Will Bringing Back Redevelopment Create Additional Affordable Housing?

A bill that would revive redevelopment as a tool for local governments passed the state Legislature in the final days of the summer session on party-line votes.

Now the question is whether a so-far noncommittal Gov. Gavin Newsom will accept the claims that Senate Bill 5 by Sen. Jim Beall, D-San Jose, has enough safeguards to prevent redevelopment from going as astray as the version that Gov. Jerry Brown and the Legislature killed in 2011.

That version allowed local redevelopment agencies to divert a slice of property taxes to use on projects meant to spur the economies of “blighted” neighborhoods. If the projects boosted property tax revenue, the additional increment would go to the agencies for new projects. In 2010, some 400 redevelopment agencies diverted 12 percent of all California property taxes for their use.

‘Scams providing windfalls to cronies’

But by 2011, many investigations had found that redevelopment funds were routinely diverted to pay for City Hall salaries and that many of the projects that did get funding were those pitched by politically connected developers. Then-state Controller John Chiang said many redevelopment projects were “scams providing windfalls to political cronies.”

Many healthy businesses with prime locations had been declared “blighted” so cities could use eminent domain to seize them and hand them over to car dealerships or big-box stores which would generate the sales taxes that are a key source of revenue for city coffers.

And on top of these issues, the Legislative Analyst’s Office said there was “no reliable evidence” that redevelopment helped the economy. Instead, it attracted businesses that would have opened elsewhere without subsidies offered by local government – shuffling economic activity around, not spurring it.

New version would emphasize housing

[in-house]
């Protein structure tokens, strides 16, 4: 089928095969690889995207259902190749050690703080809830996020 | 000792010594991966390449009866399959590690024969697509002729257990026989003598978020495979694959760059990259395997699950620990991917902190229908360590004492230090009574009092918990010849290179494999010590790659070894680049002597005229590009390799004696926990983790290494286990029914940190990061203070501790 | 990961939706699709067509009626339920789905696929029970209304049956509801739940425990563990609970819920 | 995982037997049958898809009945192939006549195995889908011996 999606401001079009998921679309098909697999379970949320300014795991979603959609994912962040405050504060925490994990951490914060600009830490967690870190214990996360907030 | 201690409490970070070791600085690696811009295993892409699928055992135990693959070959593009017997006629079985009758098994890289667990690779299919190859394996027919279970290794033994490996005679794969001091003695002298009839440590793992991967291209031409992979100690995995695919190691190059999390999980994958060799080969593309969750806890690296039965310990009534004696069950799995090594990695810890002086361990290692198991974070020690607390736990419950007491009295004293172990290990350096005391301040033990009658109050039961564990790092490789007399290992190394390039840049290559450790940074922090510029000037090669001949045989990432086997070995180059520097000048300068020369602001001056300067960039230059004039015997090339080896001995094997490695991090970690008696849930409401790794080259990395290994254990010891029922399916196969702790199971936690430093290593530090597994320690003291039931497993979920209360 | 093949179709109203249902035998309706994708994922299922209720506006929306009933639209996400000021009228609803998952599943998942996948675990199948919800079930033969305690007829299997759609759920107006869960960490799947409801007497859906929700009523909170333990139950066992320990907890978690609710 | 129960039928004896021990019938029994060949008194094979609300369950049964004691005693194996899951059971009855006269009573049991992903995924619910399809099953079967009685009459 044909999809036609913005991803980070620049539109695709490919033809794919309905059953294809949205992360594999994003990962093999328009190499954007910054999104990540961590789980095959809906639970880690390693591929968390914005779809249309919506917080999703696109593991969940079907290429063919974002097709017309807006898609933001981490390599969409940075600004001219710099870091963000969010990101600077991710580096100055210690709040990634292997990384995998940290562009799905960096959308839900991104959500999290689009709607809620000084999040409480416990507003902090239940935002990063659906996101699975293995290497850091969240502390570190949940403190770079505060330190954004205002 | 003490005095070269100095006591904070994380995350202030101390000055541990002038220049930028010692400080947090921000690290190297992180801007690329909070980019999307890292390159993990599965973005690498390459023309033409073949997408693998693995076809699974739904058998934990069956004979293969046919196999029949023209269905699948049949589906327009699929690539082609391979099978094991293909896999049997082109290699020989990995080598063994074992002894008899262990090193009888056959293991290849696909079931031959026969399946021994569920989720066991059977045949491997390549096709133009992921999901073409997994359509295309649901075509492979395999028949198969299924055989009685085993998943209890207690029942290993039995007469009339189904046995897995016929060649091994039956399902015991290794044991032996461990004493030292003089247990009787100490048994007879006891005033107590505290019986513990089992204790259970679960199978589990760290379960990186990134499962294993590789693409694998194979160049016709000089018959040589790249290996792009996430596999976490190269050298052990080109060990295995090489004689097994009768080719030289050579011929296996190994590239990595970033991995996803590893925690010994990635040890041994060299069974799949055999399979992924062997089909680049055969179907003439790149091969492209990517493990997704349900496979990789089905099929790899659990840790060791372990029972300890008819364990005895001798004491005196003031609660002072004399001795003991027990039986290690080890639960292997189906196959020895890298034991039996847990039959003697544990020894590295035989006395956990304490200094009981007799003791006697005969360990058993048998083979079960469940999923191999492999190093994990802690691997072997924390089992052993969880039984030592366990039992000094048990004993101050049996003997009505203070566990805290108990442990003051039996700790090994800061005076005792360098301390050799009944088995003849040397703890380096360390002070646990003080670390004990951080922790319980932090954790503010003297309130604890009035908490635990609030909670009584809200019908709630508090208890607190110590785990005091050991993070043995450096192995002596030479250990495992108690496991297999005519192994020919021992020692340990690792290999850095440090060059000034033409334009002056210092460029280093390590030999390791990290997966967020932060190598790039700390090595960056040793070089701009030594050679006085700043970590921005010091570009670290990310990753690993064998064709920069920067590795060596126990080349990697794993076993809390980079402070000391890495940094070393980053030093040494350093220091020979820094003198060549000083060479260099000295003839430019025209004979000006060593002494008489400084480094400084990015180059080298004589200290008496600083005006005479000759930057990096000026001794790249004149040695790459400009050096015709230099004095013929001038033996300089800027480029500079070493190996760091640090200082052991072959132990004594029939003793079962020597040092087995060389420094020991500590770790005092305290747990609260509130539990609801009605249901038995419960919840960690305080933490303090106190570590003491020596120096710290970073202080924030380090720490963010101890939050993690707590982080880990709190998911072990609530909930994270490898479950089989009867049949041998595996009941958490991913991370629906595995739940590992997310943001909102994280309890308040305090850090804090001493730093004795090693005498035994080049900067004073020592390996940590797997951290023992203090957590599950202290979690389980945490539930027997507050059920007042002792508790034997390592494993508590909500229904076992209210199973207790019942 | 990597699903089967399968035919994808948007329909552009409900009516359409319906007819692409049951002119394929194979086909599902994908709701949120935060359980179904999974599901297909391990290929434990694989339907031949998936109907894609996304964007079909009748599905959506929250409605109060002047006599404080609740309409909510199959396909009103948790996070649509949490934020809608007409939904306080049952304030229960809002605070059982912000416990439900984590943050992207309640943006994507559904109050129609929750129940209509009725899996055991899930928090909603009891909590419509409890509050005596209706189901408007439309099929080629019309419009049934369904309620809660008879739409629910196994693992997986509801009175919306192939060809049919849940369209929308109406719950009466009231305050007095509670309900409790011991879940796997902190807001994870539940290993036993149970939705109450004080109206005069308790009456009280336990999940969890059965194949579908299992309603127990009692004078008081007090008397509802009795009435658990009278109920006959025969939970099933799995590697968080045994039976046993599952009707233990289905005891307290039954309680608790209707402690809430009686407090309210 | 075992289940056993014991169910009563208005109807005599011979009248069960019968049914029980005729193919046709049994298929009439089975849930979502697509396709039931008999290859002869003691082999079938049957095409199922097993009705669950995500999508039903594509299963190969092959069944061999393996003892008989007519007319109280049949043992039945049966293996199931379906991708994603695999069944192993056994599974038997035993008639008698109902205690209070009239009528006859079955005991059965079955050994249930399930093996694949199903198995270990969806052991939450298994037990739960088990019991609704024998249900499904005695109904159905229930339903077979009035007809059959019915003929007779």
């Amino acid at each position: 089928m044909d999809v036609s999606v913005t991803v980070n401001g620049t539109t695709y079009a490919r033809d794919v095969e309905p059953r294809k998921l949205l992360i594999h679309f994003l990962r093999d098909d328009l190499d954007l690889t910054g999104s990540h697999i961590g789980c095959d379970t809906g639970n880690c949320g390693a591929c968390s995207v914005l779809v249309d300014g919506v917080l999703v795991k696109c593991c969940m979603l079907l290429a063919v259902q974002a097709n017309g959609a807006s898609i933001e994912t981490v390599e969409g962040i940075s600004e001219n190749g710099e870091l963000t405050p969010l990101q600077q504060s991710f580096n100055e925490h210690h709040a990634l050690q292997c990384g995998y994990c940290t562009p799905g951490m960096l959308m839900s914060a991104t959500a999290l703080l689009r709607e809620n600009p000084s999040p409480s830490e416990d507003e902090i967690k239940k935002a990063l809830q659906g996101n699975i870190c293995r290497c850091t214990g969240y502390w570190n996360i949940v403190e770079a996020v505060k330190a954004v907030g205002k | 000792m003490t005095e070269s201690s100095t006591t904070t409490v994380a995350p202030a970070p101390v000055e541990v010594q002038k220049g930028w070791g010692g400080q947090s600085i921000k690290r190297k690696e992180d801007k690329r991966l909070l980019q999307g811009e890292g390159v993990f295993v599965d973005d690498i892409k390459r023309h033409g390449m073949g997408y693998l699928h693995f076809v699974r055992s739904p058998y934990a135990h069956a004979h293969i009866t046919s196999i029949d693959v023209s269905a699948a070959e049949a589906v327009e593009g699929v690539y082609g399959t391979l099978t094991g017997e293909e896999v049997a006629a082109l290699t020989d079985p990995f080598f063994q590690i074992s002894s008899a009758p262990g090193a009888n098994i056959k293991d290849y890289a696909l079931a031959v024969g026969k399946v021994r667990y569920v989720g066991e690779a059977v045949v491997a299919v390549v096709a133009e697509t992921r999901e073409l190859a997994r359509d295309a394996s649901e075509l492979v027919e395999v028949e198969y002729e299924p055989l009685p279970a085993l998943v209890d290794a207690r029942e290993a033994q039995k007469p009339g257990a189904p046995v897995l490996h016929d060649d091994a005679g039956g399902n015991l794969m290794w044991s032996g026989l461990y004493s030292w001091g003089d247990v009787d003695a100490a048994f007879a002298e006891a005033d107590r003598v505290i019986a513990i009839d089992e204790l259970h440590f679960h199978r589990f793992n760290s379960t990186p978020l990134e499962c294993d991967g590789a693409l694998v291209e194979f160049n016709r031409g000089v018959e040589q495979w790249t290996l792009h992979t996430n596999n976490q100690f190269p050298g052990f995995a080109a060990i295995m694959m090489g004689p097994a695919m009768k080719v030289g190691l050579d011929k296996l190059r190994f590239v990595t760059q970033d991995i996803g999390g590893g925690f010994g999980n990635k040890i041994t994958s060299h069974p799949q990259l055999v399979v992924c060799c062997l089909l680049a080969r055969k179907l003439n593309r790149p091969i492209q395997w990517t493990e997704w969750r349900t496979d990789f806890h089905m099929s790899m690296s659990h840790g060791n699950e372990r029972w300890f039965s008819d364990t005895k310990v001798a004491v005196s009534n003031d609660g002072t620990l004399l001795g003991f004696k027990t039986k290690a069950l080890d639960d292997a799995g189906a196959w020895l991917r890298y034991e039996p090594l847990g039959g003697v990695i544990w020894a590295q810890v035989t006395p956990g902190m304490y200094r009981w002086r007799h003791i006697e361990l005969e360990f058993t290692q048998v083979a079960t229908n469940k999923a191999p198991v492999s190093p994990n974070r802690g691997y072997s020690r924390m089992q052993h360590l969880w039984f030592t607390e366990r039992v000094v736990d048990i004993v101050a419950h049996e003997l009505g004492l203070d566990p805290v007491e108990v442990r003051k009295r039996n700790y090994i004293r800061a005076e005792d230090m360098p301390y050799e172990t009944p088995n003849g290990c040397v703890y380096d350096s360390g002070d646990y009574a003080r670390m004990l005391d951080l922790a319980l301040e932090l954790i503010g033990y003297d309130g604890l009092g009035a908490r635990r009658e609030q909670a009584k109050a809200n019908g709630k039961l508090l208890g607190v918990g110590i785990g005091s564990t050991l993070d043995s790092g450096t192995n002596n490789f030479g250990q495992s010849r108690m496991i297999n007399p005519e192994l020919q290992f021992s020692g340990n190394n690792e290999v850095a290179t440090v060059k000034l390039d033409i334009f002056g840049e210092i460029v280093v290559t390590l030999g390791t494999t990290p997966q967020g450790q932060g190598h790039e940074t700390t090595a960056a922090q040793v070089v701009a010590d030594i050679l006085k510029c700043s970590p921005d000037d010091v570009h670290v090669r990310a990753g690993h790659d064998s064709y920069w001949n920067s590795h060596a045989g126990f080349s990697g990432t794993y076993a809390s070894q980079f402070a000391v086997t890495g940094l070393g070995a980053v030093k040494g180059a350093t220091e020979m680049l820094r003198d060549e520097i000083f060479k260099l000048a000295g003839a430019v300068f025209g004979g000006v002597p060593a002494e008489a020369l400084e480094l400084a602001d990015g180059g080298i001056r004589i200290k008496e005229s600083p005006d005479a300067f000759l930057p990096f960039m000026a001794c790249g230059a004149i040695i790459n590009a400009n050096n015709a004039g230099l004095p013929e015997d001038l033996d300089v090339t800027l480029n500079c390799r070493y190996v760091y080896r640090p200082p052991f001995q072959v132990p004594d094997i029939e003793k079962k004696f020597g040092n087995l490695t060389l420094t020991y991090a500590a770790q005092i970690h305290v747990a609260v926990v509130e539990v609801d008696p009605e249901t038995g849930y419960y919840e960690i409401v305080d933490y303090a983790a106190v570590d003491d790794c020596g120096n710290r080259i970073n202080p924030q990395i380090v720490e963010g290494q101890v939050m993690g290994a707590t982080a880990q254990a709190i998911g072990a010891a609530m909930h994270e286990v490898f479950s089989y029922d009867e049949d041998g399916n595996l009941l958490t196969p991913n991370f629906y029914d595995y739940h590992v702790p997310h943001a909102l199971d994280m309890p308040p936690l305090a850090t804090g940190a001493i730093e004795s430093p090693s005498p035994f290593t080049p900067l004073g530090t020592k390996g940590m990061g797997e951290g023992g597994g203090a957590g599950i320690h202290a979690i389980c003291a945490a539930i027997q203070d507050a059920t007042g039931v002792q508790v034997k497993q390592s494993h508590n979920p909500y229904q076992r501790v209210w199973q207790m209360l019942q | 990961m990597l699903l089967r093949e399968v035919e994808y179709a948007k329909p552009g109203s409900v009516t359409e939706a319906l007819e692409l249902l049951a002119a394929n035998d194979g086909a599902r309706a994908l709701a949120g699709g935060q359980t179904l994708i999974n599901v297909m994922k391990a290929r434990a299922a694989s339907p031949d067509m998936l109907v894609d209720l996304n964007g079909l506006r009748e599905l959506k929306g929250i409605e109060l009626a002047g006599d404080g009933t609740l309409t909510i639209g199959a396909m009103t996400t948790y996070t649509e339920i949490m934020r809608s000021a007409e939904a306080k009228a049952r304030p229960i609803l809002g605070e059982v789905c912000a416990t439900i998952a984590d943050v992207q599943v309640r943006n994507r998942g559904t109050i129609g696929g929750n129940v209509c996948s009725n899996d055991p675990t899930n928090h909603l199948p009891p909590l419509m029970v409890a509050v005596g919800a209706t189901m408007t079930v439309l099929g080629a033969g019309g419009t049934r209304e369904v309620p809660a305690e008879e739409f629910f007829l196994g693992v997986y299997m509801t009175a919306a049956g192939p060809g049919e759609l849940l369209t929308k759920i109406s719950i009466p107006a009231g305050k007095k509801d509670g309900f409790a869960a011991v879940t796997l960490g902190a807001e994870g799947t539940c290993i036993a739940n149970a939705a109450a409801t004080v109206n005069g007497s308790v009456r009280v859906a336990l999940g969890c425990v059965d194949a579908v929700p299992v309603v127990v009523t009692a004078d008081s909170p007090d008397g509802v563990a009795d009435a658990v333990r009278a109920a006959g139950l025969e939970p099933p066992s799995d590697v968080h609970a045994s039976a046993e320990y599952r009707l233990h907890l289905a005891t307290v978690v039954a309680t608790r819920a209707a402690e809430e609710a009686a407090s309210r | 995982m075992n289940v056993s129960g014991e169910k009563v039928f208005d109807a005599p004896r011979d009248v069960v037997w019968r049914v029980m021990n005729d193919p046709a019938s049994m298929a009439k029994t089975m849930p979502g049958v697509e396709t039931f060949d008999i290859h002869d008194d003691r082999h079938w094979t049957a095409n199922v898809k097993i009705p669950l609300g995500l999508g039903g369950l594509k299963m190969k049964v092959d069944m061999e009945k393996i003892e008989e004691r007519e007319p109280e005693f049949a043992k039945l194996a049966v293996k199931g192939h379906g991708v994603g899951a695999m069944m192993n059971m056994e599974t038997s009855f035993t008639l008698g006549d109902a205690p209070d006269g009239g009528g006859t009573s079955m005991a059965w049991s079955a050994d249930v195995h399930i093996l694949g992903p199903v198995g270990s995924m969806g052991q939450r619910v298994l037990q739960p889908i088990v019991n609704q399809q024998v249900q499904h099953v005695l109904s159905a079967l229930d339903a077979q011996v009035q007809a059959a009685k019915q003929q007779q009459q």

In interviews and committee meetings, Beall has argued that a much-more focused version of redevelopment that gives at least half of diverted funds to subsidized low-income housing – up from the previous 20 percent – can help California with its housing shortage. The new program would also fund transit-oriented projects and play its old role of helping poor neighborhoods boost their economies. 

To prevent past problems with cronyism, a state oversight group would have to certify projects met basic standards before funding could be diverted.

The bill would initially allow $200 million in property taxes to be diverted annually with a phased-in upper limit of $2 billion a year. About $5 billion a year was being diverted when redevelopment was shelved by the state in 2011.

While running for governor in 2018, Newsom was supportive of reviving some form of redevelopment. But he included no funds for a new program in his initial state budget and has told reporters that his budget already includes record funding for affordable housing.

Meanwhile, while it didn’t get as many headlines as some other problems did, redevelopment’s record with creating affordable housing in California was also poor to mixed.

Old version often generated no new units

In 2010, the Los Angeles Times reported that, “At least 120 municipalities – nearly one in three with active redevelopment agencies – spent a combined $700 million in housing funds from 2000 to 2008 without constructing a single new unit … .  Nor did most of them add to the housing stock by rehabilitating existing units.”